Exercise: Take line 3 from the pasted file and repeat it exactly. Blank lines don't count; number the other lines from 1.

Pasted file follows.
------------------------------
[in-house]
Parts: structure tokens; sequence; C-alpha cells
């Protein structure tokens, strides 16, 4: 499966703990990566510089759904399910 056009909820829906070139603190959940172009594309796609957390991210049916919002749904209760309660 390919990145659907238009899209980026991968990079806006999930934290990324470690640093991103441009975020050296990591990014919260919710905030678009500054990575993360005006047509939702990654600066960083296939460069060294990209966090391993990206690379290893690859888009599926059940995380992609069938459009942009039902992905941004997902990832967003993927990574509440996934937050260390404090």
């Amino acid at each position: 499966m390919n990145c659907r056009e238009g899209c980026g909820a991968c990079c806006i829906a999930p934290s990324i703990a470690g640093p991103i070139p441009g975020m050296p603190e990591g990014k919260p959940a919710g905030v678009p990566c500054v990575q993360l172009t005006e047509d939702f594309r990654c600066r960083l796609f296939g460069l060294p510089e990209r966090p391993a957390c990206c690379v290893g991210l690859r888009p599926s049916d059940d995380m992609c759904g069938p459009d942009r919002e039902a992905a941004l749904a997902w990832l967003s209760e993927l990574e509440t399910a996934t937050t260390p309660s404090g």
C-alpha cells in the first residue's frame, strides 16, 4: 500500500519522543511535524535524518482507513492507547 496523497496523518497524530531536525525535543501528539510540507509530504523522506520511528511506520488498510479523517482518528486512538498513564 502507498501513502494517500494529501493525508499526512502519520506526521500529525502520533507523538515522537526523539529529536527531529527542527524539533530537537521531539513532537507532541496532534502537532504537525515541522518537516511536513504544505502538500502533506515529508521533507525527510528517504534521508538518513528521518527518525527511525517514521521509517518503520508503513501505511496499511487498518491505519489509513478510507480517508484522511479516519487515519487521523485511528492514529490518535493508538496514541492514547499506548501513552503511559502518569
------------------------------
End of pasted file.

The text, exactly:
């Protein structure tokens, strides 16, 4: 499966703990990566510089759904399910 056009909820829906070139603190959940172009594309796609957390991210049916919002749904209760309660 390919990145659907238009899209980026991968990079806006999930934290990324470690640093991103441009975020050296990591990014919260919710905030678009500054990575993360005006047509939702990654600066960083296939460069060294990209966090391993990206690379290893690859888009599926059940995380992609069938459009942009039902992905941004997902990832967003993927990574509440996934937050260390404090």